Bruce Fuentes says
Ok. Bought it. One, because it looks like it could be quite good. Two, to support a new author. He better not wait 5 years to release the next one.
Sounds cool, I’ll put it on my lost to look for. The concept reminds me of this classic song:
Windwagon Smith in a descent fantasy novel . I could get behind that . You guys need to keep up with more folktales than just biblical ones
I wish words came easier for me when I try to write. I wish I had more time to write. :)
James Fehlinger says
Just like J. R. R. Tolkien. ;->
Denys Gueroult of the BBC interviewed Tolkien (on January 20, 1965;
though it wasn’t actually broadcast until December 16, 1970):
During the course of the interview, Tolkien mentions the
not-altogether-friendly reactions of his professional colleagues
after the publication of The Lord of the Rings :
G: Do you feel any sense of guilt at all that, as a philologist, as a
professor of English language, with which you were concerned
with the factual sources of language, you devoted a large part of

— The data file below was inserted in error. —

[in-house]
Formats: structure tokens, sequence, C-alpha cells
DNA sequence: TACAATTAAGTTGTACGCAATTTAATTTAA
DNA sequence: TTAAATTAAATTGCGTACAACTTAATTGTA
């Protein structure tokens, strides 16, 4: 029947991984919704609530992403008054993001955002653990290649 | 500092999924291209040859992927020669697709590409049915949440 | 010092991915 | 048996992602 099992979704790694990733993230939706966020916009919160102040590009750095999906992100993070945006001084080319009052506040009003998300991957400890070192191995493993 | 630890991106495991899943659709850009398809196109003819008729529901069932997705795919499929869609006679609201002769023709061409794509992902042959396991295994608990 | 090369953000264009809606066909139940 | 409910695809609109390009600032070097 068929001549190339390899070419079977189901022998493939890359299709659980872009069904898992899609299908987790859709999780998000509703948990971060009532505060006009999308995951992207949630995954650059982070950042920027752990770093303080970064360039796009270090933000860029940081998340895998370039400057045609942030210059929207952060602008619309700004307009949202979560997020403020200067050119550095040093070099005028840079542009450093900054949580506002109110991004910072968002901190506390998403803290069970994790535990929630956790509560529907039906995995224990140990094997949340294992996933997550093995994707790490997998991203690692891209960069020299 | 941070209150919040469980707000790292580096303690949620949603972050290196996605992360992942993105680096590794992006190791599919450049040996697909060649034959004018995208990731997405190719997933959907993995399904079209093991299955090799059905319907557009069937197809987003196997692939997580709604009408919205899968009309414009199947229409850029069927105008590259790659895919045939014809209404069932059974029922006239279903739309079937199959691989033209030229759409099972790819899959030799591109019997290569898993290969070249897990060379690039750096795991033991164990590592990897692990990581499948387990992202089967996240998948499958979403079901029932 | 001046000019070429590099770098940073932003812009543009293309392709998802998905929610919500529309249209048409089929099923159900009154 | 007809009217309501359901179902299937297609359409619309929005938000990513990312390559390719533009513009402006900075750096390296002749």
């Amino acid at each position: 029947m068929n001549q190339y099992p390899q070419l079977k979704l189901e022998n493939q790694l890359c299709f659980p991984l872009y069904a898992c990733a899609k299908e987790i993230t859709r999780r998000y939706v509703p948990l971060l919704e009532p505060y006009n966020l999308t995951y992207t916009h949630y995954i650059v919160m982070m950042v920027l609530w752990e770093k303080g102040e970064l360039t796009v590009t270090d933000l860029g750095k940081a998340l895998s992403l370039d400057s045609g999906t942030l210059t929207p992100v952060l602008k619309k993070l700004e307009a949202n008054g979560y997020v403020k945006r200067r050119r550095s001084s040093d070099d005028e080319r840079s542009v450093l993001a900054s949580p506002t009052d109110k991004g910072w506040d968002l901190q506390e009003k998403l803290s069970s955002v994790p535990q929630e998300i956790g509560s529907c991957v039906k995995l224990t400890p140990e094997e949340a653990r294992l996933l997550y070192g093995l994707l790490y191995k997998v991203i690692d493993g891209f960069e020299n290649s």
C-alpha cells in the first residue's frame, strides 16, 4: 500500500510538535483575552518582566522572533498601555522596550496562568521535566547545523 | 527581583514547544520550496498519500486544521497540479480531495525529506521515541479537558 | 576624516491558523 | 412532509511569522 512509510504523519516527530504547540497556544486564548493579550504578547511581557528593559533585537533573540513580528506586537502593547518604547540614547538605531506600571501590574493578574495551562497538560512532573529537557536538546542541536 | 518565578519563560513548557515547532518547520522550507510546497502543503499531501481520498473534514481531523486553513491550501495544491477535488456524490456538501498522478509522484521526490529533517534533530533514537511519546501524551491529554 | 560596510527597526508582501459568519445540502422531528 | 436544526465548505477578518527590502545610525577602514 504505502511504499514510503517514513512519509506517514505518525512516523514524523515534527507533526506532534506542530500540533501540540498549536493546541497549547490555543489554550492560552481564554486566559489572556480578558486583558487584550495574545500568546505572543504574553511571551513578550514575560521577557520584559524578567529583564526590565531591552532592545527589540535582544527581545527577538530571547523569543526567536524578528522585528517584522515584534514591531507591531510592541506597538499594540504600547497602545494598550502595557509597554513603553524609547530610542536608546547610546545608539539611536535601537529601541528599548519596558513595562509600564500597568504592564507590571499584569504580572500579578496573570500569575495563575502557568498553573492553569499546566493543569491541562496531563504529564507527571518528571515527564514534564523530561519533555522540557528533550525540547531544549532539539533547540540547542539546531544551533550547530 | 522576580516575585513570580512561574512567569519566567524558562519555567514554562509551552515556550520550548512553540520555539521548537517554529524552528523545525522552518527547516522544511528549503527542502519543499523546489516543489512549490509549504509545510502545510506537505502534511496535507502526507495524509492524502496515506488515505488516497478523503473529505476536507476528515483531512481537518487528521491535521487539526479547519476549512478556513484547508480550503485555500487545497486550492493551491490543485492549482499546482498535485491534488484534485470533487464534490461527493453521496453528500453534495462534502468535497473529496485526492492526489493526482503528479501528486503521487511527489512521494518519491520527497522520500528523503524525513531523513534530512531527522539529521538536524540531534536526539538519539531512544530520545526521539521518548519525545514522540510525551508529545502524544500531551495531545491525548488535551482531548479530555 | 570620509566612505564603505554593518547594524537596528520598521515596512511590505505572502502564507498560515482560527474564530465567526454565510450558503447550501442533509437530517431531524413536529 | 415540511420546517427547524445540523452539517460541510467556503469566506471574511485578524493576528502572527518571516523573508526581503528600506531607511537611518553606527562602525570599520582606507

your life to a fictional thing?
T: No, no, I should’ve thought it’s done language a lot of good, yes.
No, I’ve… why… No, no, there’s quite a lot of linguistic
wisdom in it. I don’t feel any guilt complex about The Lord of
the Rings , though many people have said, “Now we know what you’ve
wasted, wasted the last fourteen years upon. You can now
get on and complete some of the professional tasks which you’ve
neglected.” And so, initially after I retired I was more busy, working
at my proper things, than I’d been for a long while. Yes.
Tabby Lavalamp says
Every book needs to be part of a series now, and honestly? I’m starting to pass those by. Just give me stand alone novels, please.
Pierce R. Butler says
Why do book-cover sailing ships always tilt to starboard?
Pierce R. Butler says
Oops @ # 15 – I meant the other starboard!
An apocryphal story about Tolkien had him informing his literary circle that he was working on another book the storyline of which he then summarized. His audience immediately shouted in unison “No more fucking elves!”